It (2017)


Directed by: Andy Muschietti

Written by: Chase Palmer, Cary Fukunaga and Gary Dauberman (screenplay); Stephen King (based on the novel by)

Starring: Bill Skarsgård, Jaeden Lieberher, Finn Wolfhard

“You’ll float too.” — Jackson Robert Scott as Georgie

•  •  •

It obviously isn’t a movie that I should have seen by now, seeing as it hit theaters just a few hours ago. And even if we were talking about the 1990 TV miniseries, well that’s just not something I would label as “must-see programming.”

Seriously, it’s over-the-top garbage that I tried to watch a couple months ago. Take my advice: Don’t put yourself through that.

But I really felt the need to write about the new edition, as it was the trailer of this movie that finally got me to pick the 1,000+ page Stephen King book off my shelf and devour the horror classic.

I was all in on the hype.

And after investing so much of my time into this psychopathic clown’s lore, I’m happy to say that I did not walk away disappointed. In fact, I’m pretty damn pleased.

It excels because it’s funhouse horror. Director Andy Muschietti (2013’s Mama) isn’t trying to give you the biggest frights of your life or gross you out with Saw-like gore. Instead he enters the ring with two weapons: Humor and warmth.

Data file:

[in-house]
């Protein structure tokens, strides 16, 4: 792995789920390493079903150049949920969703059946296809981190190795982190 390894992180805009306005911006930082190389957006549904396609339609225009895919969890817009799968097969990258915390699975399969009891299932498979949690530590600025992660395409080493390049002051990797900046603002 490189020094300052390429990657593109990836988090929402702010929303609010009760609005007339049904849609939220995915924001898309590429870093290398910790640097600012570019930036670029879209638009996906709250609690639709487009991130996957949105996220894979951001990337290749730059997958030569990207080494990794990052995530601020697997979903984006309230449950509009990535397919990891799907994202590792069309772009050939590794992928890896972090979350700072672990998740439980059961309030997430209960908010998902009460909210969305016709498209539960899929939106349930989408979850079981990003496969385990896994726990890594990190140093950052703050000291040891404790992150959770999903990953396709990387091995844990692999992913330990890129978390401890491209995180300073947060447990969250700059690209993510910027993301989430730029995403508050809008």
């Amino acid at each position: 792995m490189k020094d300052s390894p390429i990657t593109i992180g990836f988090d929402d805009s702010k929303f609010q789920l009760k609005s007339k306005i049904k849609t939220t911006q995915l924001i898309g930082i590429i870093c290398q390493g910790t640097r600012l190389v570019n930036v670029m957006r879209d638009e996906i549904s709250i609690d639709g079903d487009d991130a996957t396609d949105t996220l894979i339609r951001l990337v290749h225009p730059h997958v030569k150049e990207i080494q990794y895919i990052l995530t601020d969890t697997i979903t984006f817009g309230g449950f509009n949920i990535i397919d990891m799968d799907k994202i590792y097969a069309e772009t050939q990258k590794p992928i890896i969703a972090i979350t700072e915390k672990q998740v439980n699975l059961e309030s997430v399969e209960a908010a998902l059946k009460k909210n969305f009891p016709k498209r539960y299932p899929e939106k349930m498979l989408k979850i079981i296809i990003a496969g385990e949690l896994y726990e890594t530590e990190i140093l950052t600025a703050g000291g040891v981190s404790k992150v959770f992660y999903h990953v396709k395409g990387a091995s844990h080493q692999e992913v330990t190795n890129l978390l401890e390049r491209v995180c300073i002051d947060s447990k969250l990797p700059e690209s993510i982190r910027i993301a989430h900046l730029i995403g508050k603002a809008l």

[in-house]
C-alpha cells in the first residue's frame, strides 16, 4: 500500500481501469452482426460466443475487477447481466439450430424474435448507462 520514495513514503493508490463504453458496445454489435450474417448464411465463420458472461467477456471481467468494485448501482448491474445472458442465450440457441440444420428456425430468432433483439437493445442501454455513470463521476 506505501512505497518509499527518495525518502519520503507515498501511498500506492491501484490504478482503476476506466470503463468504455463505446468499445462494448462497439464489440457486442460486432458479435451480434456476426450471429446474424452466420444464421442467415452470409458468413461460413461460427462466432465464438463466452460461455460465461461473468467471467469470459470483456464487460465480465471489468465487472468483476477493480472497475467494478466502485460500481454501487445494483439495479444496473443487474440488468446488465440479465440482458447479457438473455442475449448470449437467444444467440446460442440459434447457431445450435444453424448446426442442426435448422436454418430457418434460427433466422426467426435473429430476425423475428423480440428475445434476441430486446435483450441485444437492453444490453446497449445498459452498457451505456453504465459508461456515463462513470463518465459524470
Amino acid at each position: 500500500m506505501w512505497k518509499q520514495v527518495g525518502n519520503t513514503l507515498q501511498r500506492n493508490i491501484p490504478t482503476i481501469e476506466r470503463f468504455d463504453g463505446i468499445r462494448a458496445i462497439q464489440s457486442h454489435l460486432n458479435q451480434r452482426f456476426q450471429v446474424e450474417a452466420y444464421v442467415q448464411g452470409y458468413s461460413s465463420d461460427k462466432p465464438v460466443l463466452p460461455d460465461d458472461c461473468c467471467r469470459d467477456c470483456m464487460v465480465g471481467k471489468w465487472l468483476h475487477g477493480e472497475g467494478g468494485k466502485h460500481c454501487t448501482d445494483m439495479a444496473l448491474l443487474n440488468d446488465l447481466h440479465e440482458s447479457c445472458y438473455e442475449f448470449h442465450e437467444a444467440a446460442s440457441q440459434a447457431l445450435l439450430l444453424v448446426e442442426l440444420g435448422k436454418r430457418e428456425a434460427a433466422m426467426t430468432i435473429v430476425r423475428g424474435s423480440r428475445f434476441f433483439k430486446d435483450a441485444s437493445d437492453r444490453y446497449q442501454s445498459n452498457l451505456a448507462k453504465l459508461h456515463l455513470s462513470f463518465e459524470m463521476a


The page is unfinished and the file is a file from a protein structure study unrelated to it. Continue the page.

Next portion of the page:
Pennywise the Clown is scary, no doubt, but Bill Skarsgård gives a physically jolting performance (which is CGI-assisted at times) that has the added bonus of genuine frivolity. Every time Pennywise appears, the scene instantly becomes more memorable. But it’s usually not through sheer terror. Sure, there are the occasional jump scares, but it’s mostly fascinating to see what this monster can morph into, or how he will react to the children’s ability to fight back. Each scene with Skarsgård has some kind of surprise element, making you want the monster to come back again and again.

Pennywise goes toe-to-toe with The Losers’ Club, a group of seven kids who are just entering their teens. After they all begin encountering Pennywise while they’re on their own, they decide to fight the clown together. But the real magic from the Losers comes from Muschietti’s ability to build these on-screen friendships in a believable and funny way. While there is definitely some sloppy exposition (and probably one too many dick jokes, even for teenage boys), each of the child actors delivers a solid and endearing performance that is not easy to find in modern horror.

There’s one scene in It that I can’t stop thinking about. It occurs when the Losers are looking at projector slides on a wall in the garage. The way that Pennywise appears is absolutely terrifying, but in the best possible way. I have to see this movie again just to rewatch that scene.

I had a smile on my face as I watched this film. And it’s not because It was cheesy or overly silly. It’s because each of the scares was just downright fun. This film probably won’t give you nightmares, but it will get you talking about your favorite movie monsters of all time — and Skarsgård’s Pennywise deserves to be in the conversation.

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